But, during that time, one day their baker didn’t come in to work and Mr. Kouris had to learn, on the spot, how to bake. The couple then briefly ran a bakery in Lindenhurst before Mr. Kouris went to work for King Kullen, at a time when “they had a lot of talented bakers, who were more than happy to let the new guys do the work.” He took classes at the French Culinary Institute in his spare time, in search of perfect bread recipes.
After 15 years at King Kullen, the supermarket began to change its business model to a frozen bakeoff operation. The couple saw the writing on the wall and began scoping out sites to start their own business in Southampton Village.
They found the perfect location, but four days after they opened, their incorrectly installed bread oven caught fire. That was a very bad day, but the couple pulled together, and now have a growing business, with four locations on both forks.
“Winston Churchill once said “success is stumbling from one failure to another without losing your enthusiasm,” said Ms. Kouris.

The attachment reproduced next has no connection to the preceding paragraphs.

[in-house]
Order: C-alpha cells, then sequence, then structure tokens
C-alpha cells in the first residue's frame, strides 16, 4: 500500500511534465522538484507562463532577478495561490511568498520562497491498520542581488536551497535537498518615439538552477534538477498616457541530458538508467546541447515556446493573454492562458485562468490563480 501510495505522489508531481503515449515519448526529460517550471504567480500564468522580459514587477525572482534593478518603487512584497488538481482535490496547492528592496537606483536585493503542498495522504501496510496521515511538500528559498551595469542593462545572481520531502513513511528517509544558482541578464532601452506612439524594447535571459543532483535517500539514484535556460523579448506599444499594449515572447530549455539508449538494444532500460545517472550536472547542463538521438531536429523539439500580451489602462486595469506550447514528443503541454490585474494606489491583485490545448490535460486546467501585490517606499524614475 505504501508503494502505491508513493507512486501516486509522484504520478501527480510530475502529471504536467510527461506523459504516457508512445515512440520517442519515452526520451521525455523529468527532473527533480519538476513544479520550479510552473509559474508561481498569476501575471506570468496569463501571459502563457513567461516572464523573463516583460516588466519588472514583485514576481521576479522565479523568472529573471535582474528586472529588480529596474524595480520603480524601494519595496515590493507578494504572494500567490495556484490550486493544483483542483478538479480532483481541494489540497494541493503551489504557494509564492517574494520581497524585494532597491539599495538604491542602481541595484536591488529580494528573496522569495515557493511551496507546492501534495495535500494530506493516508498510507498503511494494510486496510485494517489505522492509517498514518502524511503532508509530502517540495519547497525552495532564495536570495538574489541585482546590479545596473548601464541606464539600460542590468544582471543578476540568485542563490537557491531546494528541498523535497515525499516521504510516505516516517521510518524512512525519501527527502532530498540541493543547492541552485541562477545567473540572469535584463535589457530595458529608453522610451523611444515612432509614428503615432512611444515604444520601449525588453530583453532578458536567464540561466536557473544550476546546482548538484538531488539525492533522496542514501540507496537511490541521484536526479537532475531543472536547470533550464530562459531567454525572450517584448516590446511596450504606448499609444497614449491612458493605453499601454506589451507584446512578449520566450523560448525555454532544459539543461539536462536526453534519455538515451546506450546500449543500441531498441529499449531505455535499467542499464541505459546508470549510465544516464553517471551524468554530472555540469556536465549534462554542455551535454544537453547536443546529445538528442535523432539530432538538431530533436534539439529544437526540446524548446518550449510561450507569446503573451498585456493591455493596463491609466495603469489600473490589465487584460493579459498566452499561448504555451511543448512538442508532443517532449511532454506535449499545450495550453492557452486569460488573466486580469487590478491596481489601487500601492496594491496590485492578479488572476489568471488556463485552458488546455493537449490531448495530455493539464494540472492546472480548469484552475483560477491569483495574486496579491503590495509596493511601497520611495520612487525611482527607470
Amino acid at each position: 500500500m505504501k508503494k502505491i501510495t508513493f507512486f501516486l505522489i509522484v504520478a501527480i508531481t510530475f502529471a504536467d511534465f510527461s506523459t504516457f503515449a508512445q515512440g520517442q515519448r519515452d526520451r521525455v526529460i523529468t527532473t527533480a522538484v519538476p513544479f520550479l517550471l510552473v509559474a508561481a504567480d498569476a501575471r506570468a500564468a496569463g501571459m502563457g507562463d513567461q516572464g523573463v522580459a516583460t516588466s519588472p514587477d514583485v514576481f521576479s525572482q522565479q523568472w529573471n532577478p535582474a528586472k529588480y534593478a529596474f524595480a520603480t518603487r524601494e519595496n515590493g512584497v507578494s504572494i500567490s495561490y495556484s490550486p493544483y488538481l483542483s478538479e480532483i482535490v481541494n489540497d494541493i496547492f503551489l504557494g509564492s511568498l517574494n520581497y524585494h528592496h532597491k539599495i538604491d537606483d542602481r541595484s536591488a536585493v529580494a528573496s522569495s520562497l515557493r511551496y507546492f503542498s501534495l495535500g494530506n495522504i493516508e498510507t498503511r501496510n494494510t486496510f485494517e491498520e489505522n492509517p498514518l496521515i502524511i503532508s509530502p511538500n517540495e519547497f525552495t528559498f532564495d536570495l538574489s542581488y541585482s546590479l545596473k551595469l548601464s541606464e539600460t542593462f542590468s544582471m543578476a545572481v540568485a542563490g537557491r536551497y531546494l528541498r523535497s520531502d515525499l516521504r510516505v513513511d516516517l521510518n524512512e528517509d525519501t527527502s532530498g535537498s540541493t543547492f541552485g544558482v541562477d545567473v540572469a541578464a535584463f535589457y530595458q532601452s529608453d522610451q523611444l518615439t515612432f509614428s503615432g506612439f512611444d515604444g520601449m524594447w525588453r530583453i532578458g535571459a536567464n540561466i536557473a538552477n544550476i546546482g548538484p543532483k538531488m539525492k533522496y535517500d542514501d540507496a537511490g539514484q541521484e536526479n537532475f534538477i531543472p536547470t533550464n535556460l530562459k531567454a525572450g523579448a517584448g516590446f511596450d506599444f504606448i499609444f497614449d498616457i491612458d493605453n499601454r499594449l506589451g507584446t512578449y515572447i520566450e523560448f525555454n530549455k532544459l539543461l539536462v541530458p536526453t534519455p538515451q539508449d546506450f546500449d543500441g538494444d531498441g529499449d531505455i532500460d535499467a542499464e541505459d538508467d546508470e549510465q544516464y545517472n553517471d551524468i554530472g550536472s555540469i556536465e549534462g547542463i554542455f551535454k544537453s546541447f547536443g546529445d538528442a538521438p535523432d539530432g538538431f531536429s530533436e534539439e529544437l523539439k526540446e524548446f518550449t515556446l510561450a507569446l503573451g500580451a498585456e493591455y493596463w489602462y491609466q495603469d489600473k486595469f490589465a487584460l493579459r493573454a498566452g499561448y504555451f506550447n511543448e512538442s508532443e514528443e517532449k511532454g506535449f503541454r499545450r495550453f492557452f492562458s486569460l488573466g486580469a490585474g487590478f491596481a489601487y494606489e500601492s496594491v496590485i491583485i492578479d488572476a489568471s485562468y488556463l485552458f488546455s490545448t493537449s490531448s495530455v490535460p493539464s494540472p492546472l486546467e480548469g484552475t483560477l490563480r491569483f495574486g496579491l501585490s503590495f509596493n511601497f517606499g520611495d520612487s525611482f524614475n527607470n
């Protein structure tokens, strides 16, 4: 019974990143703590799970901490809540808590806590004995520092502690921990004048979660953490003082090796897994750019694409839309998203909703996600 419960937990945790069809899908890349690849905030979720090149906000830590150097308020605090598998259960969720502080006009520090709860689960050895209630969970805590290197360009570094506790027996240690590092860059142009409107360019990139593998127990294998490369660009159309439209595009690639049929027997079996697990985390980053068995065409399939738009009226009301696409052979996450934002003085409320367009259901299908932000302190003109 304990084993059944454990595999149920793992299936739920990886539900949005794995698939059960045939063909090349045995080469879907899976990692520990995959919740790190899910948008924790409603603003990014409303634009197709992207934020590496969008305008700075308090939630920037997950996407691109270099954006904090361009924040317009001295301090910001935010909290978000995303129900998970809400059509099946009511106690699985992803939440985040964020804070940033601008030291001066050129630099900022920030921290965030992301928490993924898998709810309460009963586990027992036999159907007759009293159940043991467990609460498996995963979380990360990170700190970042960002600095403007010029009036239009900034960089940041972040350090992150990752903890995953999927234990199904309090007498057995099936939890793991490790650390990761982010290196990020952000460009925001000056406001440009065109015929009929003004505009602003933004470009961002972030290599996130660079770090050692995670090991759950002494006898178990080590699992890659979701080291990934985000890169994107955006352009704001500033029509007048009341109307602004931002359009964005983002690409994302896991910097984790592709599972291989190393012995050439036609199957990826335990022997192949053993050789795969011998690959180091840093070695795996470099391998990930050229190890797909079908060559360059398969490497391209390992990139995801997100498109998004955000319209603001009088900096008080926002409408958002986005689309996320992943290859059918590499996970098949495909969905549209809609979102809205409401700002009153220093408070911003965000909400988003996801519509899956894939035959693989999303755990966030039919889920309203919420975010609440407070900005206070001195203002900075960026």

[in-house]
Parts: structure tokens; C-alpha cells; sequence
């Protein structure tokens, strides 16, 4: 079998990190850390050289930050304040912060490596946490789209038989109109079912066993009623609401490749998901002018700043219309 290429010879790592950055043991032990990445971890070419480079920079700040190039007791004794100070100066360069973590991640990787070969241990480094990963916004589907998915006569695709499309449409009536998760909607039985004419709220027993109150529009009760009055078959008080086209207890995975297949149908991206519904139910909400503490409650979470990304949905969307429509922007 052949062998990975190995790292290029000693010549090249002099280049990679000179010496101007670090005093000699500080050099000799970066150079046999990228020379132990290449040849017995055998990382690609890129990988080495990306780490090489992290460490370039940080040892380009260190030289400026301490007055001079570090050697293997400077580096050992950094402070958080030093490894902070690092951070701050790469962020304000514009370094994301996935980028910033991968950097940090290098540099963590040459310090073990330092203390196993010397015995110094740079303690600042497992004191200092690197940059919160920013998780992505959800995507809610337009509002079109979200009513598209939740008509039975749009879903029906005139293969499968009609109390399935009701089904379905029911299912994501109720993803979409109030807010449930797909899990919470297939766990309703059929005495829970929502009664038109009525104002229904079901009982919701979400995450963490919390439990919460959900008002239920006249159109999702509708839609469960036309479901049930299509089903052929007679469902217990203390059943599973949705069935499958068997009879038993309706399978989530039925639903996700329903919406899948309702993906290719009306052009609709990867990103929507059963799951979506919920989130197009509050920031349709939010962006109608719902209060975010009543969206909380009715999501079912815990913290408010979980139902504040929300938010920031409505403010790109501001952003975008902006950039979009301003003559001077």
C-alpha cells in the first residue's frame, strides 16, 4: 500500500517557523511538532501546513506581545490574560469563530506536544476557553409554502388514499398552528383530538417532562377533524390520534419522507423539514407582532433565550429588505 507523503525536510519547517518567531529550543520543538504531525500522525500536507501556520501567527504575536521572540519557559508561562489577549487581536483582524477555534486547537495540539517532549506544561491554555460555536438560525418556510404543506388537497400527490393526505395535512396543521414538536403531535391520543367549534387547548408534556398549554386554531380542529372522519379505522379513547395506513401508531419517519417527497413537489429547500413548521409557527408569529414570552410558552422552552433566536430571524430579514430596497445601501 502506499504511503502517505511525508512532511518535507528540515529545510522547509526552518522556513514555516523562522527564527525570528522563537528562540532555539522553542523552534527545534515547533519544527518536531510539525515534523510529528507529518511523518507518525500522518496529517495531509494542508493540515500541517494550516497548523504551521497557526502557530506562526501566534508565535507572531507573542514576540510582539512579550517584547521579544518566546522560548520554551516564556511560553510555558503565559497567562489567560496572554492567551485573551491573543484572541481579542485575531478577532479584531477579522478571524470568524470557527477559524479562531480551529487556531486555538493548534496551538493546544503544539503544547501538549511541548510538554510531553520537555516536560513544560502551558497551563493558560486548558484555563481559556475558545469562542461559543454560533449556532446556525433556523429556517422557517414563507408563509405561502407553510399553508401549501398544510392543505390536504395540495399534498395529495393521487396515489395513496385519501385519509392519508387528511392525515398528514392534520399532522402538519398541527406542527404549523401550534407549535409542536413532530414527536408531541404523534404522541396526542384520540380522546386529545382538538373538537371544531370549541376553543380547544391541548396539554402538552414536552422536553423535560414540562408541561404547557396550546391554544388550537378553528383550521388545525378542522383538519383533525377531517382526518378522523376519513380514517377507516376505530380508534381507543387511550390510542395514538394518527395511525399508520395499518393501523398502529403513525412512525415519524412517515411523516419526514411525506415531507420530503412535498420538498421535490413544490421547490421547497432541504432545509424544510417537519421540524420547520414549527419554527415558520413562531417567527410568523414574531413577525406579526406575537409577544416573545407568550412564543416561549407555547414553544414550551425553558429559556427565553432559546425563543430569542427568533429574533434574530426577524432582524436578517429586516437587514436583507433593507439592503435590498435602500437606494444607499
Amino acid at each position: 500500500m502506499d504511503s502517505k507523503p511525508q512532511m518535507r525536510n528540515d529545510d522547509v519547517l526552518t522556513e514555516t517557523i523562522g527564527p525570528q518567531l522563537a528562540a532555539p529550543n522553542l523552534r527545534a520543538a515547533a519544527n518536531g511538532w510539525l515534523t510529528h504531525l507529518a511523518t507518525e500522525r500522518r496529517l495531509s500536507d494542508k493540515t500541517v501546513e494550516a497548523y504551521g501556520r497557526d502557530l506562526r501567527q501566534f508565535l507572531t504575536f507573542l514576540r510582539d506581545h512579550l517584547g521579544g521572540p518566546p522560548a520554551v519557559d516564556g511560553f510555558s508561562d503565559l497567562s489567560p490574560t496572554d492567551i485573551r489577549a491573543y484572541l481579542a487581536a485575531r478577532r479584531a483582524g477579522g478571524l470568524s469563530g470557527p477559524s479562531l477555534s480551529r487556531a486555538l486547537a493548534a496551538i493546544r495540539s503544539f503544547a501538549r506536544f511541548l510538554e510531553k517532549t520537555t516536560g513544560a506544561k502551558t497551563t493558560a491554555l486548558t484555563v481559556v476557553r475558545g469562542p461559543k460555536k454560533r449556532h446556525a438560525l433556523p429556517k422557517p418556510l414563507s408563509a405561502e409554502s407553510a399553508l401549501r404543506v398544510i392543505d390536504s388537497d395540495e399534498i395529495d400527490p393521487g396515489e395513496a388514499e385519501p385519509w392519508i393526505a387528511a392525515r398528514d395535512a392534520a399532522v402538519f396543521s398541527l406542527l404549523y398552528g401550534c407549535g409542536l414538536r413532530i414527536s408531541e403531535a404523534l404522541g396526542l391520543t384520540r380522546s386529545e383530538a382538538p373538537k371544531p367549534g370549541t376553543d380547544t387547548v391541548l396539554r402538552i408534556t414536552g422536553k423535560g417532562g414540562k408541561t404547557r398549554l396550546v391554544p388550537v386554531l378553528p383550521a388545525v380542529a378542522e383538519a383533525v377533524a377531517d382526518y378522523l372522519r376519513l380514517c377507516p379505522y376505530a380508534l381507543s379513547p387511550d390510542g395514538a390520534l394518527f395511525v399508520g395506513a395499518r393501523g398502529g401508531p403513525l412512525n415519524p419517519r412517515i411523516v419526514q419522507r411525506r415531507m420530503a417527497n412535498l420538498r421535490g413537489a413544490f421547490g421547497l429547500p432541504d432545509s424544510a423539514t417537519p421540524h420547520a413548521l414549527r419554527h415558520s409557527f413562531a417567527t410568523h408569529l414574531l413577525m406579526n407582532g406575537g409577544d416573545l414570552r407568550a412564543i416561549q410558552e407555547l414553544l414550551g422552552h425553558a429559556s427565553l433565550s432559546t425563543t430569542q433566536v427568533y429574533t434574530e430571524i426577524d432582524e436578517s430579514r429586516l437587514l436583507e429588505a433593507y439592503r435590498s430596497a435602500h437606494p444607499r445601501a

“You’re going to make mistakes. You’re going to screw up,” said Mr. Kouris.
“You need to forgive yourself for your mistakes so you can move ahead,” added Ms. Kouris. “In the food business, you really have to dig in and have faith in yourself that you are going to succeed. It’s like Rocky Balboa — how much you can get hit and still move forward.”
Some of the local food businesses represented included Dan’s Best microgreens; Little Vicky’s honey butter, honey lemonade and other honey products; and sweets made by Culinary Arts students at Suffolk County Community College.